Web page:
How important is integrity in your workplace?  What can you do to make a difference?  Does your employer encourage and model integrity?  In what ways?  If you are a boss or supervisor, how well do you model integrity?  Leave a comment below!

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  1. Jim

    I used to believe in integrity and gave it up. The liars and spin doctors won all the time.

    As a normal course, I just assume everything is a lie unless there is documentation. Listen to the 2012 politicians give speeches where their beliefs change according to the audience. A President that can’t produce a birth certificate. A challenger that won’t disclose all income over the years. 3rd party civic groups that are supposed to bring about unbiased pensions reform. The letter head reads like the Who’s Who of corporate America. Goldman Sacks paid 550 million in fines for betting against their own investors. Mortgage brokers that invented assets for people so they could buy a house they could not afford. By calling investment insurance “derivatives” to avoid regulation that helped cause the crash. Husbands who say they were stuck in traffic to avoid a fight with the spouse because he was really at a bar trying to unwind. I’ve sat in graduate classe taking a test and another student that is a school board member is asking me for answers. Charter schools (according to TV’s “60 Minutes”) where teachers must kick back 40% of their pay. I have an honest contractor that does a great job. But he works only for cash and off the books. They call me cynical. I call myself realistic.

    By being the way I am, I’m not rich, but I live a very comfortable life and my wife has not worked in 35 years. On second thought, I am rich. I just don’t like yachts.

    • Joe Plemon

      Although we disagree on the importance of integrity, I do agree with you that we shouldn’t automatically assume someone is telling the truth. I think trust should be earned. But I question your self assessment as realistic instead of cynical. It seems that “giving up on integrity because the spin doctors and liars won all of the time” is pretty cynical.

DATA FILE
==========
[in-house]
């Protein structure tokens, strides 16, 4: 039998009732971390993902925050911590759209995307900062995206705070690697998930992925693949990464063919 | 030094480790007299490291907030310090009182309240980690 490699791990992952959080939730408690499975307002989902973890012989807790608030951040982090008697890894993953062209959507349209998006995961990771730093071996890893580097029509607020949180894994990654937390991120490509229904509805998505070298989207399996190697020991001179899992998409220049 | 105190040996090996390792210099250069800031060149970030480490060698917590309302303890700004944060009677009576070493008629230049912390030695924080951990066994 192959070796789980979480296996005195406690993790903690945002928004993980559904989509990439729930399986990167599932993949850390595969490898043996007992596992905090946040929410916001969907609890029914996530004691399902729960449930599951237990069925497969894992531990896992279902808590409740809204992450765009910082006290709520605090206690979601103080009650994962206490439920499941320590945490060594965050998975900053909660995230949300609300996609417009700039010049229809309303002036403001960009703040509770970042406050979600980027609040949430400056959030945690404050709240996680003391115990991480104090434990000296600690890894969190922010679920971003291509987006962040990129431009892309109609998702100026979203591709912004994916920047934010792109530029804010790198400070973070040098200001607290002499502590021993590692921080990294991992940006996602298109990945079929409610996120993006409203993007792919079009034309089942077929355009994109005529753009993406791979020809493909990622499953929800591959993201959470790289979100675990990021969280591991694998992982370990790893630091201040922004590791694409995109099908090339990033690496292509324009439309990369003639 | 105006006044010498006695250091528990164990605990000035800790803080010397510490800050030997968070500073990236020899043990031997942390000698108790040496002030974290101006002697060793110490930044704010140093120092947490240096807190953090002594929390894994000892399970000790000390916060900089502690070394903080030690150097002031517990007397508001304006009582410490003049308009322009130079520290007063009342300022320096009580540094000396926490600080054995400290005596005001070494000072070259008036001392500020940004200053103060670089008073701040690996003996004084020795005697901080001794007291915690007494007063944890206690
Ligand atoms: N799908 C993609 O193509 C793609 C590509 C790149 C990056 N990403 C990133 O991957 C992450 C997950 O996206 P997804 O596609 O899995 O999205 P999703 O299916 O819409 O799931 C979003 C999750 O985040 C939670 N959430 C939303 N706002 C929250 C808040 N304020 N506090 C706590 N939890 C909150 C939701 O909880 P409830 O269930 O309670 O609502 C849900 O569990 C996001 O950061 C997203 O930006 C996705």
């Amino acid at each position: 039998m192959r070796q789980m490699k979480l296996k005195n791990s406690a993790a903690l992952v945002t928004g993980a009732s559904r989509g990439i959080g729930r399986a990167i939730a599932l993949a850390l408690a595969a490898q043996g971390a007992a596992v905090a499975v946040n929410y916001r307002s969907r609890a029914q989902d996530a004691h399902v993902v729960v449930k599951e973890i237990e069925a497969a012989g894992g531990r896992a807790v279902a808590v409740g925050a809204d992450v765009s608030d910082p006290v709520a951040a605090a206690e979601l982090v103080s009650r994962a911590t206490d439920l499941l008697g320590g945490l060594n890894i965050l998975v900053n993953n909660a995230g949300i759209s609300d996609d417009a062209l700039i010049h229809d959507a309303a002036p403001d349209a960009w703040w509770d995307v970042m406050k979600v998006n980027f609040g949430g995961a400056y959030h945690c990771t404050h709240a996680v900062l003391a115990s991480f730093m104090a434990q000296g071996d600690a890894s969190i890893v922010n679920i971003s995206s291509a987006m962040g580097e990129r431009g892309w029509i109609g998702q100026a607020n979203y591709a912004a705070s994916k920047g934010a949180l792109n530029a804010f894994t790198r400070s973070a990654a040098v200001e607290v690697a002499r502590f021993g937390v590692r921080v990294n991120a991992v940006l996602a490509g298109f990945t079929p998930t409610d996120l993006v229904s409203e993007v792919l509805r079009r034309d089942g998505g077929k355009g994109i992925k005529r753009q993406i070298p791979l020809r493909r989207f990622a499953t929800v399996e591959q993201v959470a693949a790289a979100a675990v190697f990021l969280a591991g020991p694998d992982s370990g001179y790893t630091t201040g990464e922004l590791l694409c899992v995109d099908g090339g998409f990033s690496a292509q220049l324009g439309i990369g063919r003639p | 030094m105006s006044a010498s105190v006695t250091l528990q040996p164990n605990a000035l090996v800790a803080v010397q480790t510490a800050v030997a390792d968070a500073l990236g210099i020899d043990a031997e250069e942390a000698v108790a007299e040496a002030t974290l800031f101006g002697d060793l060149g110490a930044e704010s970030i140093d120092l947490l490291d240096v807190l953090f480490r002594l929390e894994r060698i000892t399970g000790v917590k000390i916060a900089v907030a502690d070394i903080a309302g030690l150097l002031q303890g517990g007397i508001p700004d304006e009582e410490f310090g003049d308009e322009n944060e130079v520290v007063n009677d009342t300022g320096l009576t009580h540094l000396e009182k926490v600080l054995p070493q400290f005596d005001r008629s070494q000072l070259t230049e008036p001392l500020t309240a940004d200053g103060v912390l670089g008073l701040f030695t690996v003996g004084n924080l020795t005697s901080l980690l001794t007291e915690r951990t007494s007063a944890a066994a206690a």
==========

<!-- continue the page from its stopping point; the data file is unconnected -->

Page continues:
Me? I don’t think 733 millionaires are wrong.

    • Jim

      If integrity was honored, would it not be common place by now? Can we use integrity in the same sentence with lawyer, politician or car salesman?

      I have yet seen a new house under construction where green board is used in the shower stall. The difference in cost is a few dollars. The difference to the homeowner is a bath remodel in 10 years.

      Here the story about getting replacement windows for leaky windows? How does glass leak? After a while, you notice the drafts from under the molding because upon installation, the original windows were never insulated under the trim.

      I’ve done extensive remodeling to my home. I found batt insulation stuffed in the attic eaves to block air flow. The blown in insulation also blocked the eave vents (I trusted the experienced installer). The drain in my bathroom sink now drains well because the drain pipe now points down instead of up.

      I retired from teaching high school. A place where integrity is to be taught. I grew up with “Father Knows Best” and the cowboy with the white hat always won.

      Repeatedly I was told to pass students with 35 absences in one semester. I would check back and see failing grades were changed to passing grades. State tests often don’t have the correct answer after the question. I was told not to write the state and complain.

      State school tests are used as drawing paper and yet they are used to evaluate the school. The school blames the teachers for not teaching.